4 strategies to maintain a healthy diet

people with ADHD know how much the condition can affect every aspect of their life – from how well they do in school to their relationships. But many people with ADHD may not be as aware of how much the condition can influence their eating habits. And if left unchecked, these bad eating habits can affect your mental and physical health.

Some of the most common problems are “hyper fixation” and binge eating. Hyperfixation is an intense fixation on certain activities or interests, but it can also include eating habits. This means that some people may only eat one specific food or meal for a while before they get tired and move on to a different food or meal.

Studies have also shown an association between ADHD and certain eating disorders, with binge eating disorders being one of the most common. Binge eating disorder is when people consume large amounts of food in a short period of time, even when they are not hungry. It is estimated that nearly a third of people in the US who have binge eating disorders also have ADHD.

Some experts believe that people with ADHD may overeat to satisfy their need for stimulation. Binge eating can also happen because ADHD makes it difficult for people to self-control and self-regulate, which means they may be more likely to overeat if they are sad or angry, and may not find it so easy to tell when they are full.

Some evidence suggests that binge eating in people with ADHD can be attributed to an increased neural reward response to food rather than impulsivity. This is when the brain is exposed to a stimulus that is rewarding and responds by releasing an increased amount of dopamine, a chemical in the brain associated with reward and pleasure. However, impulsivity (another ADHD symptom) can also lead people to overeat — especially foods that are unhealthy.

Some ADHD medications can also suppress your appetite during the day. But as the drug’s effects wear off at night, appetite increases, which can lead to binge eating.

Sensory issues may also explain why some people with ADHD tend to eat or avoid certain foods. Certain textures or smells can cause sensory overload, making it difficult for people with ADHD to eat them — leading to the avoidance of these foods or food groups altogether.

There is also evidence that people with ADHD tend to gravitate towards junk food, especially foods high in sugar. This could be because foods high in sugar stimulate the release of dopamine.

People with ADHD have lower levels of dopamine. As such, they may be more “prepared” to seek out dopamine. Since eating simple carbohydrates (such as high-sugar foods) triggers a surge of dopamine in the brain, this may be why people with ADHD tend to hyperfix or binge on these foods.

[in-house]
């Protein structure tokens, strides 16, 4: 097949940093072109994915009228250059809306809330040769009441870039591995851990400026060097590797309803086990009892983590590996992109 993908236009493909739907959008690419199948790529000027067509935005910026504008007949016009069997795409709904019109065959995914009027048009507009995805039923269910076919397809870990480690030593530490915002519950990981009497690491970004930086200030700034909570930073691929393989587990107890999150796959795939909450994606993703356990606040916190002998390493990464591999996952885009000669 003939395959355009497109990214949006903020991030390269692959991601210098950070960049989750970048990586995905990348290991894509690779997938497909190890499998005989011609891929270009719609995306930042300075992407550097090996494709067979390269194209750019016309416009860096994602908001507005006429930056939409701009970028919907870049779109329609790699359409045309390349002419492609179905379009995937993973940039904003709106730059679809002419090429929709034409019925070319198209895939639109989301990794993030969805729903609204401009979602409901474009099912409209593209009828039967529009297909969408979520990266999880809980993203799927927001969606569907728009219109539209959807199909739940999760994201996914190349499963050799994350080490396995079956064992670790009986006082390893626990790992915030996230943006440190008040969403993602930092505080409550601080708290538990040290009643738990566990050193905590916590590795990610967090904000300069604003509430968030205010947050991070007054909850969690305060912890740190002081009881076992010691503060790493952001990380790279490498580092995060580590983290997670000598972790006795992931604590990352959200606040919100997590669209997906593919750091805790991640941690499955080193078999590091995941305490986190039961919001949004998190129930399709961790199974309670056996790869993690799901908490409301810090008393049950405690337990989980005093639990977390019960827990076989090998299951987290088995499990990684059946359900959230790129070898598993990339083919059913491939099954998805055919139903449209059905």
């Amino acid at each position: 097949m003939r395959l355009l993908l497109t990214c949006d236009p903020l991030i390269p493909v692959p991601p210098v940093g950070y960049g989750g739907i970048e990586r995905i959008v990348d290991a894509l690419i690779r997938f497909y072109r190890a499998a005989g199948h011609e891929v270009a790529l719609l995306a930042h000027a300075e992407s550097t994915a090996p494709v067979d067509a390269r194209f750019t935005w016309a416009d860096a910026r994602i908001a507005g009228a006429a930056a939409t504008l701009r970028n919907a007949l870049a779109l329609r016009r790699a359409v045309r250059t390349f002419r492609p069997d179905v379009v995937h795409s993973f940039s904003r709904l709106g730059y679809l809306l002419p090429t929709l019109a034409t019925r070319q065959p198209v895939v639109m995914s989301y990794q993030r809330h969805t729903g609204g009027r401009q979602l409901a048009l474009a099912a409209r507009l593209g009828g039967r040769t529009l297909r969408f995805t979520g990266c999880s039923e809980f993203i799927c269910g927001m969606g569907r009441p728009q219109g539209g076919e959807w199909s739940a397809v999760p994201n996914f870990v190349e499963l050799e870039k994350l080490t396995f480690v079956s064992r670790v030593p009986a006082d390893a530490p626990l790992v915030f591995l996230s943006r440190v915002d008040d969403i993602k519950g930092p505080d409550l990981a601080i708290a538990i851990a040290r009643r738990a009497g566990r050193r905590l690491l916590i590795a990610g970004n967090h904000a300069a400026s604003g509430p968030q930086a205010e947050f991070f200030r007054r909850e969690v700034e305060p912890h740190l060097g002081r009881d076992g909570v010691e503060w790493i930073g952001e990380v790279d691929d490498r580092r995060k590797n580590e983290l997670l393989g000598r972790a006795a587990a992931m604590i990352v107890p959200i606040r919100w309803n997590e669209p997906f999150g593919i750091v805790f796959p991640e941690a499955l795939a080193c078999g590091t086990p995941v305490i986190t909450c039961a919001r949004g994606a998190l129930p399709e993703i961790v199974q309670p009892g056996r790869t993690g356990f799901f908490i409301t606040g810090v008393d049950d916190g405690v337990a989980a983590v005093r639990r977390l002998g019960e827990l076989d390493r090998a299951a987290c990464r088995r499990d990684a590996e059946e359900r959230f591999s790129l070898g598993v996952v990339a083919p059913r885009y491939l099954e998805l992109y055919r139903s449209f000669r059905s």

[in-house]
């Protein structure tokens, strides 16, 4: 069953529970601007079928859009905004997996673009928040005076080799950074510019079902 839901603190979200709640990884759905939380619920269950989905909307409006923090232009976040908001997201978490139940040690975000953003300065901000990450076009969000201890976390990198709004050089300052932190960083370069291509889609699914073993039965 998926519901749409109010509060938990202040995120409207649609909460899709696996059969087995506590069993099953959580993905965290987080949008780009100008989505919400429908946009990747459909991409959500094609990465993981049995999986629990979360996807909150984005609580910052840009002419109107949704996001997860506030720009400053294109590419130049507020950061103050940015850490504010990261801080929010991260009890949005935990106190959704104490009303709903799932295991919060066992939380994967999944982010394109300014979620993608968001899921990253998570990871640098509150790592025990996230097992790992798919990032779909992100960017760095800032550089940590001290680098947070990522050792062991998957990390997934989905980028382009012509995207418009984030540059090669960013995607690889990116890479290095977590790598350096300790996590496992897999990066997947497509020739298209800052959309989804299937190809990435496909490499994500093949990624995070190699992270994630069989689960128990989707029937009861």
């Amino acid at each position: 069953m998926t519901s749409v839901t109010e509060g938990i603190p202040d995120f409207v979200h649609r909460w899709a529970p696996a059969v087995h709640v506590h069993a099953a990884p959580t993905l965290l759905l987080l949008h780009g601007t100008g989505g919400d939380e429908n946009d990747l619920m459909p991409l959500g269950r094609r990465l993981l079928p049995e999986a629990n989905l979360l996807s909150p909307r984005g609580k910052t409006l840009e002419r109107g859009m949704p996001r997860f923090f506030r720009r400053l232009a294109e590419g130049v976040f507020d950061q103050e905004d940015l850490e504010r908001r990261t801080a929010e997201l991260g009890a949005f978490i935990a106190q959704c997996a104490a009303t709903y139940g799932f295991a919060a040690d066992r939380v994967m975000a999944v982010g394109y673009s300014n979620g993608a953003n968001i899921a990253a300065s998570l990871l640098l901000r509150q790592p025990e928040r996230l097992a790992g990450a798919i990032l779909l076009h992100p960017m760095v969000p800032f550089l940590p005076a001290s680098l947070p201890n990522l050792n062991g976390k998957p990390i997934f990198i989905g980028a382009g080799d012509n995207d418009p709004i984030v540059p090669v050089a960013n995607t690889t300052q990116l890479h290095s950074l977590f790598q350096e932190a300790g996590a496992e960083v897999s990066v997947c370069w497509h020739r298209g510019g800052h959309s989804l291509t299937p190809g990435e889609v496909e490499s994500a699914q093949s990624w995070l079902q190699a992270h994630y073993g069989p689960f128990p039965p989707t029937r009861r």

Nutrition and ADHD

Not having a varied diet or just eating foods high in sugar can lead to a range of health problems, from vitamin deficiencies to obesity. High-sugar diets can also affect energy levels and mood.

Some preliminary research suggests that certain foods, for example highly processed additives and preservatives, may also alter behavior and cognitive development.

Several studies have shown that nutritional deficiencies can affect behavior and cognitive function in people with ADHD. Vitamin D and magnesium in particular are important, with research showing they can improve alertness and decrease hyperactivity a little. Vitamin D can also affect how dopamine forms in the brain.

But even though ADHD can make it harder to keep eating habits in check, if you have ADHD, there are things you can do to improve the situation. Here are some of them:

4. Plan

Buy and plan meals for the next week. Meal planning makes it easier to decide what and when to eat and can help you avoid compulsively buying or eating processed and unhealthy foods.

3. Eat small but nutritious meals throughout the day

If this is planned, it can help you avoid stuffing yourself with unhealthy snacks — and it can also help you avoid late-night binge eating if you’re someone who forgets to eat throughout the day. A balance of protein and complex carbohydrates (like chicken, beans, or whole grains) will help you get adequate nutrients and vitamins, but it will also help you feel fuller for longer and give you energy.

2. Create a healthy food environment at home —

This may involve not buying high-calorie snacks or replacing them with nutritious ones – like fruits or vegetables, which can help improve your alertness.

1. Supplement certain vitamins and minerals

People with ADHD are more likely to be deficient in certain micronutrients, including omega-3s, magnesium and zinc. These nutrients are important for ensuring that the brain, body, and immune system function at their best.

While adjusting your diet isn’t always easy, working with a nutritionist or psychologist, getting help from a loved one, or even using a daily meal planner can be helpful in helping you get on the right path. Even making just a few small changes to your daily eating habits can have a significant effect on your health in the long run.

This article was originally published on The conversation by Hazel Flight at Edge Hill University. Read the original article here.

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